Our September Poet in Residence, Sierra Golden, is at the very beginning of what looks to be a long and important career in poetry. Her debut collection, The Slow Art, was just published this month by Bear Star Press, but she writes with the confidence and the economy of a poet twice her age. This is not something you see in a young poet: Golden inherently understands that what you don't say in a poem is just as important as what you do say, if not more.
"I was always the student who was interested in poetry, from elementary school through high school," Golden tells me over coffee. But she didn't consider herself a poet until college, when she took a workshop with former Washington state poet laureate Tod Marshall. "I still think it's the best workshop I've ever had," she says.
The first piece Golden turned in for the workshop was a poem about fishing. "I spent eight summers working in a commercial fishing boat in southeast Alaska," she explains, "and that became the focal point of most of my writing for a really long time."
Golden is from a fishing family in rural Washington state — her dad has worked as a commercial fisherman for four decades — and when she worked salmon season one summer to pay for school, "I fell in love with it — just being outside, doing something that gives you really immediate feedback. Either you catch or you don't."
The "eternal optimism amongst fishermen" culturally spoke to Golden, but when she was out on the water, she also felt "an elemental connection to the natural world," and that connection gave her a sense that she had a place in that world. Poetry, then, is how she learned to communicate all these elemental emotions. She loves the form for its way of "condensing life into something small and measurable and meaningful and musical."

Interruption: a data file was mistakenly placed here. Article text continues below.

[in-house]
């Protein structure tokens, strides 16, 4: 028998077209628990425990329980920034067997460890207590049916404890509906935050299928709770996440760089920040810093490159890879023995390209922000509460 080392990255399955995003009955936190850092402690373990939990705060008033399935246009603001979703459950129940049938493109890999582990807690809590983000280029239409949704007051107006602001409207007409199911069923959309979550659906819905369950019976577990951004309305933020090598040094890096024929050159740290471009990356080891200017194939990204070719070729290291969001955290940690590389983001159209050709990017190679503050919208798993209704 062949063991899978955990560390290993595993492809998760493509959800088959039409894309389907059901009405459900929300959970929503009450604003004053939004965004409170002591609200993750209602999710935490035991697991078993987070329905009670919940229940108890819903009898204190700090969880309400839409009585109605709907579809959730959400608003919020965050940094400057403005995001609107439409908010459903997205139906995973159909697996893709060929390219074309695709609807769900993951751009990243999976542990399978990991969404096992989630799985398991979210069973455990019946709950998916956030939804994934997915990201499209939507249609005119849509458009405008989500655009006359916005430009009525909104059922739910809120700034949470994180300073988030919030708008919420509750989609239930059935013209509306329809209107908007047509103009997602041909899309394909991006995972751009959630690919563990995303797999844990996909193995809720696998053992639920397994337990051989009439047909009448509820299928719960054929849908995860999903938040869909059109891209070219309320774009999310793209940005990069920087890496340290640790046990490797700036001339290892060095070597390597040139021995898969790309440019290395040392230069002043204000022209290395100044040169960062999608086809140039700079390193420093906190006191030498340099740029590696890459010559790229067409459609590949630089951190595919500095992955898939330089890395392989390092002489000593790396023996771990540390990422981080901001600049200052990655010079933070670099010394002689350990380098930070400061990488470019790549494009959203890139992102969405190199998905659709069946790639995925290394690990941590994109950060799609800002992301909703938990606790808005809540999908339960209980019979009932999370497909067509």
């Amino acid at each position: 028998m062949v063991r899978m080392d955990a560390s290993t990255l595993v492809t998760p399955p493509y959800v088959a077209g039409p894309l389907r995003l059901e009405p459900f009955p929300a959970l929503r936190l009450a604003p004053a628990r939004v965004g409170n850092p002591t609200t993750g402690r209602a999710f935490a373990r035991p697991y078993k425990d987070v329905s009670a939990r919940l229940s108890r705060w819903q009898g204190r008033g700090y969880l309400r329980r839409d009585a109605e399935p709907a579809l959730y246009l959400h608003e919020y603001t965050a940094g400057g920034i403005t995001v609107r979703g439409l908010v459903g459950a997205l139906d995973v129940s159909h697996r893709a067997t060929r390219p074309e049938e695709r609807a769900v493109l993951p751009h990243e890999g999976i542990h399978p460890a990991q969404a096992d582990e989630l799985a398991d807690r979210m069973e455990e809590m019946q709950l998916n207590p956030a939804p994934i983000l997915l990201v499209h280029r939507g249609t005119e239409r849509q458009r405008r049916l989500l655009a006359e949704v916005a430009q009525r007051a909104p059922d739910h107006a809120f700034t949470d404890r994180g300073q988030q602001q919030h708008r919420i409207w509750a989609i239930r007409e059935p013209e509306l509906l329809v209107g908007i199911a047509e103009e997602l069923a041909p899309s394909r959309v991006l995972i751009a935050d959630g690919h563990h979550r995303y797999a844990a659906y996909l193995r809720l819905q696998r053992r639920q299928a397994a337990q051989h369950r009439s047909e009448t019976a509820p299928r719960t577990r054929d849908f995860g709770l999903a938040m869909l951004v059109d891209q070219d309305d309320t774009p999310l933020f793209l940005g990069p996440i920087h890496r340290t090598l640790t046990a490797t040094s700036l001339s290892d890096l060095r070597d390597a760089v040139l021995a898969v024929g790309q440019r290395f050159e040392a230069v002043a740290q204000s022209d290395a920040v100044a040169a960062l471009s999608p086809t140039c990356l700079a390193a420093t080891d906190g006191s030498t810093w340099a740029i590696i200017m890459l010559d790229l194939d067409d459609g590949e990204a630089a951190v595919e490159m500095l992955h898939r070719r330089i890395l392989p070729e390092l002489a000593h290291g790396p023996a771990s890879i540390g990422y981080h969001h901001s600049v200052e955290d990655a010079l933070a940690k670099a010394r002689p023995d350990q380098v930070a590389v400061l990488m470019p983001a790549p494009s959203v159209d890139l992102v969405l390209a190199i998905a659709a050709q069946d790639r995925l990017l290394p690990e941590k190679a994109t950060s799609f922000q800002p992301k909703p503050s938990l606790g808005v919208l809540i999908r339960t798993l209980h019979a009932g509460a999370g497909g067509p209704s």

Her early influences include Sharon Olds, Jack Gilbert, and (on the more contemporary side) Matthew Dickman. Her reading inspired her to pursue an MFA in poetry at North Carolina State University. Golden wasn't sure at that time if she'd be a poet, but "I knew that [the MFA] would be formative and I knew that if I didn't do it then, I might not ever do it."
After moving to Seattle, Golden felt more and more comfortable thinking about herself as a writer. She took a job as a communications associate at an important local nonprofit. "Working at Casa Latina has probably been more affirming than anything else" in terms of helping Golden think of herself as a writer "because I do a lot of the external writing for them. The staff has been very supportive and flexible over the last four years so that I can work on personal projects."
Seattle has embraced her. Golden was selected for Hugo House's Made at Hugo program, which provides educational and resource support for a cohort of young writers. She finds inspiration and draws strength from many Seattle authors including Anastacia Renée, Daemond Arrindell, Elizabeth Austen, and David Wagoner, and she thinks "more people need to know" Bellingham author Nancy Pagh, a creative writing teacher at Western — particularly her book No Sweeter Fat.
Golden is still coming to terms with herself as a Seattle writer. As much as she loves the city, "I still crave a smaller, quieter, less fast" lifestyle like the one she had growing up in rural Washington. She's branching out into other forms, too. "I'm working on a novel," Golden says, "which I never thought I would do and was never interested in."
Still, Golden is getting "the itch" to return to poetry. Writing about fishing, she says, "made me feel like I was cheating or something because it's so visceral and it's really easy to write about it." While the poems in The Slow Art at times feel like journalism, her "next challenge," she says, "is going to be how to write about something less concrete that has the same meaning." Considering all that Golden has accomplished so far, it's obvious that she'll find her way. She always does.